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From Ballybannon Hill to Magilligan Strand

By Paul Robinson

2024 review by James Loveridge

One of the problems with history is that while it is fairly easy to research the big stuff, Kings and Queens, battles, and that Gutenberg perfected the printing press, it is not so easy to find the small stuff, the details, that fill out the picture.

Paul Robinson, a fellow SAHB member, has done just that for an interesting aspect of motor sport in his recently published book From Ballybannon Hill to Magilligan Strand. Paul has continued on the path laid out, albeit on a smaller scale in Paul’s case by, amongst others, Donald Cowbourne in his multi-volume magnum opuses (or opera?) British Trial Drivers and British Rally Drivers. The strength of this book is that virtually all events, competitors and results are given.

Ireland has been prominent in British motor sport. The Irish authorities were pretty relaxed about racing on public roads, starting in 1903 when the Gordon Bennett race was held and continuing with the TT (Tourist Trophy) races and others. However, the creation of the Irish Free State caused many issues including who would run motor sport in Northern Ireland, or Ulster if you prefer. At the time it was the Royal Irish Automobile Club in Dublin and Paul tells how the issue was resolved, initially involving the Royal Automobile Club in London and two Ulster automobile clubs.

Very much promoted by the local motor dealers amongst whom Harry Ferguson was prominent, the Ulster Club was always quite small-scale. Apart from an intended Grand Prix in 1924 which never took place as an entrant killed himself doing an unauthorised practice, its activities were essentially limited to hill climbs and sprints using both public roads and the beach. The club had no involvement in the very successful TT Races though it did organise a hill climb just before the TTs and some prominent British drivers such as Earl Howe, Dr Benjafield and Mrs Elsie Wisdom took part.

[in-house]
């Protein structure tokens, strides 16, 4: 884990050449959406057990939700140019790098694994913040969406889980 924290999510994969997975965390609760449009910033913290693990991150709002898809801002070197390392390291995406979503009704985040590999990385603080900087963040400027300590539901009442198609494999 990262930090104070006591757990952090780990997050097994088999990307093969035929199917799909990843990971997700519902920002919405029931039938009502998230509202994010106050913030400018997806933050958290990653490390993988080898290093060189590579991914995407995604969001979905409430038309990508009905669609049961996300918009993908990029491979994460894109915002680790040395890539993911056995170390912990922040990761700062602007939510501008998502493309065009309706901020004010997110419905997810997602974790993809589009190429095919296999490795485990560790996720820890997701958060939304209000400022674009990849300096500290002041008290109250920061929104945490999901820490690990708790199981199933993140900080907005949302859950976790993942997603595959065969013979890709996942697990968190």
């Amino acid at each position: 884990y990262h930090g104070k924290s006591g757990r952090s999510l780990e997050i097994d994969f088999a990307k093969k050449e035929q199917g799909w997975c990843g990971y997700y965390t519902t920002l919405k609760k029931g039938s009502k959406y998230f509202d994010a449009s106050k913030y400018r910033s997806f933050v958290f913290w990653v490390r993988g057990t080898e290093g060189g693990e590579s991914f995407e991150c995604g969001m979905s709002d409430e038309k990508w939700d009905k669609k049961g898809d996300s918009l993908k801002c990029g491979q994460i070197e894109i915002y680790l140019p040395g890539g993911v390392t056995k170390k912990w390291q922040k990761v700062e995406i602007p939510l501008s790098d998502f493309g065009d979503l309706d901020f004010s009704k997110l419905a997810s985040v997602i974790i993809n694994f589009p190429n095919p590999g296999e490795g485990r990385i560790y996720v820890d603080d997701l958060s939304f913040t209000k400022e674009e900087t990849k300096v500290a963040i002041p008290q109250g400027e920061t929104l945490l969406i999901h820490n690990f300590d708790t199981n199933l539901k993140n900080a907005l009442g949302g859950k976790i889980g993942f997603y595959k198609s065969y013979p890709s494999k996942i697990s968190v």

The majority of the events organised were generally well supported, often with fields of 60 or more. Nearly all the competitors were local though one or two English drivers did come over. One of the rather unusual features of the event held at Ballybannon Hill was that, as the road was dead straight and quite wide, the competitors raced side by side, just as they still do at the Brighton Speed Trials and at drag racing. That continued until 1933 when only the up-to-1,100cc cars went up two at a time. The Cub also organised in 1931 the first Ulster Motor Rally which matured into the Circuit of Ireland Rally.

A significant part of the Club’s activities was sand racing at Magilligan Strand, by the look of it not unlike Pendine. There the competition was over several laps, so a bit different from the  traditional sprint of today. Conditions varied with tide and wind but it seems that some pretty exciting racing took place, as illustrated by the photograph on page 108 of Mr Wilkinson and his Rhode participating in a spectacular, but fortunately non-fatal, accident. On that point all sorts of cars, Stars, Clynos, Gwynne and Metallurgique for example as well as more sporty types were used at the start but towards the end Austin, Riley, Frazer Nash etc. predominated. Once, a car called a Queensberry was entered – Georgano doesn’t mention it; does anyone know anything about it?

This nicely produced book is obviously the result of much painstaking research and skilful blending of press reports and Paul’s own comment to make a very readable, coherent story. It is quite well illustrated though most images are from press or other sources so not of the clearest, but they do give a nice idea of what these events were like. It is thoroughly recommended.

This 304-page, paperback book is self-published by Peter at 120 Kings Road, Belfast, Northern Ireland, BT5 BX, robinsonbooks.co.uk at £30.

Publisher: Robinson Books, 6 December 2023

Description: 304 pages, paperback, 210mm x 148mm.

ISBN 13:978-1-7393118-2-7

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